These 6 coping mechanisms will help you build a healthier life in and out of the classroom, and they’ll help you deal with the bad feelings when they inevitably come.
1. Do Calming Exercises
A great way to combat teacher burnout is to amass an arsenal of calming exercises that you can pull out when you’re under pressure in the classroom and in your daily life as preventative measures.
Calming exercises will help you reassess your emotional response to situations, and they’ll help you be more serene in the classroom and in your daily life.
Here are three calming exercises that are simple enough to be used in the classroom or as part of your daily routine:
Graphic of points on the body for tapping — see picture in Trello board for example
Have you ever heard of EFT tapping? It’s a super easy technique used to reduce anxiety, and it’s just as simple as it sounds: basically, all you do is tap on specific points of your body rhythmically. You can recite a mantra while you tap if you want, or just tap tap tap away.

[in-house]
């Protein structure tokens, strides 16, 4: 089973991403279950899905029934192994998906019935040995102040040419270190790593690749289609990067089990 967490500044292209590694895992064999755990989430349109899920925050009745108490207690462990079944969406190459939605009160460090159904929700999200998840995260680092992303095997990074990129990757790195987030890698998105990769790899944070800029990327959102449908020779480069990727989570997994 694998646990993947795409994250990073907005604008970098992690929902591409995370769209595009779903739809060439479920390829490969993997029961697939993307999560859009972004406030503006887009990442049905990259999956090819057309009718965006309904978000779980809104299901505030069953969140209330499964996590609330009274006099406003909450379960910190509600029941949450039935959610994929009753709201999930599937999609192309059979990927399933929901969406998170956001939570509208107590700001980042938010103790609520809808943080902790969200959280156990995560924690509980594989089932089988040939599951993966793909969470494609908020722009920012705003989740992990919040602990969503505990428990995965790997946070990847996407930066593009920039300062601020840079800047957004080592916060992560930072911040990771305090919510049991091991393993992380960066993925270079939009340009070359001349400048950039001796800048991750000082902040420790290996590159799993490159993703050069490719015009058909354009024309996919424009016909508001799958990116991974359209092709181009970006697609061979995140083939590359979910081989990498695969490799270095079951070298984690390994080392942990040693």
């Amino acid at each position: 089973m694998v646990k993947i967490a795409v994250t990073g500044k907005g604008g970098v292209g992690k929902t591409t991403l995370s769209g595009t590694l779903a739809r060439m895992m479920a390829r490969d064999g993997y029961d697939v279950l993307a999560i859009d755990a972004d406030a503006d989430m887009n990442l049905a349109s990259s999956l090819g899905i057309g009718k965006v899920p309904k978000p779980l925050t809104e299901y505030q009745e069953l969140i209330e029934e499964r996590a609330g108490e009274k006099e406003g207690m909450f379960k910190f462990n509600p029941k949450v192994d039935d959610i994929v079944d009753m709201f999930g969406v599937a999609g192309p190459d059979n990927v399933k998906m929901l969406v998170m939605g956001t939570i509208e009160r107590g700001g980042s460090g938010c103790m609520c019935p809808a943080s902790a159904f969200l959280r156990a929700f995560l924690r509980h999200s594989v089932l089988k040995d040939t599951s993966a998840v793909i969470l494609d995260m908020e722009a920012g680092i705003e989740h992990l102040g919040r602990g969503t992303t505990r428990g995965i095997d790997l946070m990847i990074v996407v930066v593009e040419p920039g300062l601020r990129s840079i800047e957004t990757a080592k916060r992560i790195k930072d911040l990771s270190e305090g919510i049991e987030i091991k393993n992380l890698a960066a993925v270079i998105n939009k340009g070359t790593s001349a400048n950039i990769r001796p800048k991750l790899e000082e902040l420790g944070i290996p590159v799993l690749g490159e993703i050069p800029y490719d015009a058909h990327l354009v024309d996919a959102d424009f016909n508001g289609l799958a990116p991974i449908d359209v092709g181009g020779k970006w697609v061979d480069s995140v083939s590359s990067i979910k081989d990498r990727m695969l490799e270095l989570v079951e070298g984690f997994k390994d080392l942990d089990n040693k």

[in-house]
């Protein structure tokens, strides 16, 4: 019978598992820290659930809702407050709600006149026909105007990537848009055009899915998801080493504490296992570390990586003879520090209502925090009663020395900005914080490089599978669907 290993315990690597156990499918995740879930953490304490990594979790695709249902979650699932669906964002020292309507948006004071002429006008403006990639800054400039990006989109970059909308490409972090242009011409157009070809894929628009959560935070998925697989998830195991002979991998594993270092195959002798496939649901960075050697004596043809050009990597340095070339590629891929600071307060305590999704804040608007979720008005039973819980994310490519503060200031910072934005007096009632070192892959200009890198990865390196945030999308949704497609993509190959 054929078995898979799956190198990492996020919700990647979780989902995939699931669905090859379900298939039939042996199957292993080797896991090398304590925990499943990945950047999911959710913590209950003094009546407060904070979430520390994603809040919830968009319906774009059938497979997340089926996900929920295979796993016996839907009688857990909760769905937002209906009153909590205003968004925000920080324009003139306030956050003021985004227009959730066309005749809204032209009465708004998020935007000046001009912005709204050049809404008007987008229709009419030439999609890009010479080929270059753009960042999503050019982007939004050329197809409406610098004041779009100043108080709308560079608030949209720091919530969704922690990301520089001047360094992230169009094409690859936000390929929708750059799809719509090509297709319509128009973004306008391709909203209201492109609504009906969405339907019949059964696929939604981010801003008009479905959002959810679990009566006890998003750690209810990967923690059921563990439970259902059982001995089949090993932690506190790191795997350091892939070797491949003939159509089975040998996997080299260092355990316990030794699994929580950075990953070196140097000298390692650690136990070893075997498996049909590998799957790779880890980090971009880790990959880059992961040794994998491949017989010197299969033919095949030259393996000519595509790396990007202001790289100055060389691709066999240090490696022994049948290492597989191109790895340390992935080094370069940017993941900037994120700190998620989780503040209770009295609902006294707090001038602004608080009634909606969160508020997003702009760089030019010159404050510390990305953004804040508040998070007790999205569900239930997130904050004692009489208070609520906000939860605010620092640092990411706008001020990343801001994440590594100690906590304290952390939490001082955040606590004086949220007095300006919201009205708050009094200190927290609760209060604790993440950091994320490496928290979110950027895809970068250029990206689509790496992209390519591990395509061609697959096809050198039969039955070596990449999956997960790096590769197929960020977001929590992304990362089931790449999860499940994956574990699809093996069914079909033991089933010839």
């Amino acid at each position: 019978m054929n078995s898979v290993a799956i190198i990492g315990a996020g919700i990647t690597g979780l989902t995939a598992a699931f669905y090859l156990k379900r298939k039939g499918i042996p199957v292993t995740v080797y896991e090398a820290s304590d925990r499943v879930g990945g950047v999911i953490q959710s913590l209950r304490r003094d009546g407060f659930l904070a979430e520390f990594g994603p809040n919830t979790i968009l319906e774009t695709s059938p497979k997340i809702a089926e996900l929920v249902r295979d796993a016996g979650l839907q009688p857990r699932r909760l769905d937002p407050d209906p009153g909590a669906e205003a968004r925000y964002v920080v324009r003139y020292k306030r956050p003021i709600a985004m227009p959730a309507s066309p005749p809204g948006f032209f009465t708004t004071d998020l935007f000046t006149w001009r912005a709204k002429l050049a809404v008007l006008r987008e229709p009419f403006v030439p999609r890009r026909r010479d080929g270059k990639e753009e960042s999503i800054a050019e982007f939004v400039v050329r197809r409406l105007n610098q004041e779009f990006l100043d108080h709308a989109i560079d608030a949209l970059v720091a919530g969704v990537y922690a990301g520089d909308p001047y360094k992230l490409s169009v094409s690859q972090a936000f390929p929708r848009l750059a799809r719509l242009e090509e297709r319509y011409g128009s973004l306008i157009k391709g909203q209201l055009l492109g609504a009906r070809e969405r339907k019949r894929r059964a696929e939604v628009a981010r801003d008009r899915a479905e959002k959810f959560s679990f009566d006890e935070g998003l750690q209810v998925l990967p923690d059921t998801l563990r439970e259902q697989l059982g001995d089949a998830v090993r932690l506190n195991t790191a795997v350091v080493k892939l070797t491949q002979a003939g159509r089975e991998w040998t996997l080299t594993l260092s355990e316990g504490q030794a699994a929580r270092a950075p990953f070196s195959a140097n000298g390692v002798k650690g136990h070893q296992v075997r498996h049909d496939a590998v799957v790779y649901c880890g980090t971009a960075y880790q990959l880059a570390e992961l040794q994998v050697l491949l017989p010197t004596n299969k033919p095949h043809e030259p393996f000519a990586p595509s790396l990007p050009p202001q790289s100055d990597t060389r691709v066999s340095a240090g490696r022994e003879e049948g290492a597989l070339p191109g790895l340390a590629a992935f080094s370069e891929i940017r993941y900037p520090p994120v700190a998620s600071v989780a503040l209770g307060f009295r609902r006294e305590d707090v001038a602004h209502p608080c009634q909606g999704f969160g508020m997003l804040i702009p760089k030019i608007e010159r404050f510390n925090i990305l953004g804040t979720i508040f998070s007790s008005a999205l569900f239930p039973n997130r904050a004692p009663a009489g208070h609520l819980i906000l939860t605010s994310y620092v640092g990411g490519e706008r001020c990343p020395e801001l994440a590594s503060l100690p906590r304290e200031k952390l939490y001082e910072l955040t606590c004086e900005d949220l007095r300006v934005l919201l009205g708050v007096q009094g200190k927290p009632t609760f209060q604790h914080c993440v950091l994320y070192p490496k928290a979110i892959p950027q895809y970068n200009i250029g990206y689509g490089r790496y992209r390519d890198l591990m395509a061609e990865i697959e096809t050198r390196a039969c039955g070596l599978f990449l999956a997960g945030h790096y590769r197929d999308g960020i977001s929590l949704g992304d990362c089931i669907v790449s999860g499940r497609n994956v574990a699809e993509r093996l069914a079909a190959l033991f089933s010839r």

Tapping exercises are used widely to reduce anxiety — in schools, on battlefields, and everywhere in between. You can do tapping exercises anywhere, even in class!
Tapping is great for kids, too. Try leading a tapping exercise with your whole class — it’ll make you feel better, and it’ll give your students a tool they can use to reduce their own stress as well.
If you’re in class and under duress, try just tapping on the karate chop point (it’s on the edge of your hand, about halfway between your wrist and your pinky knuckle). It’s a subtle enough movement that you can really do it in any situation.
This video is a great tutorial on how to tap to reduce stress and anxiety.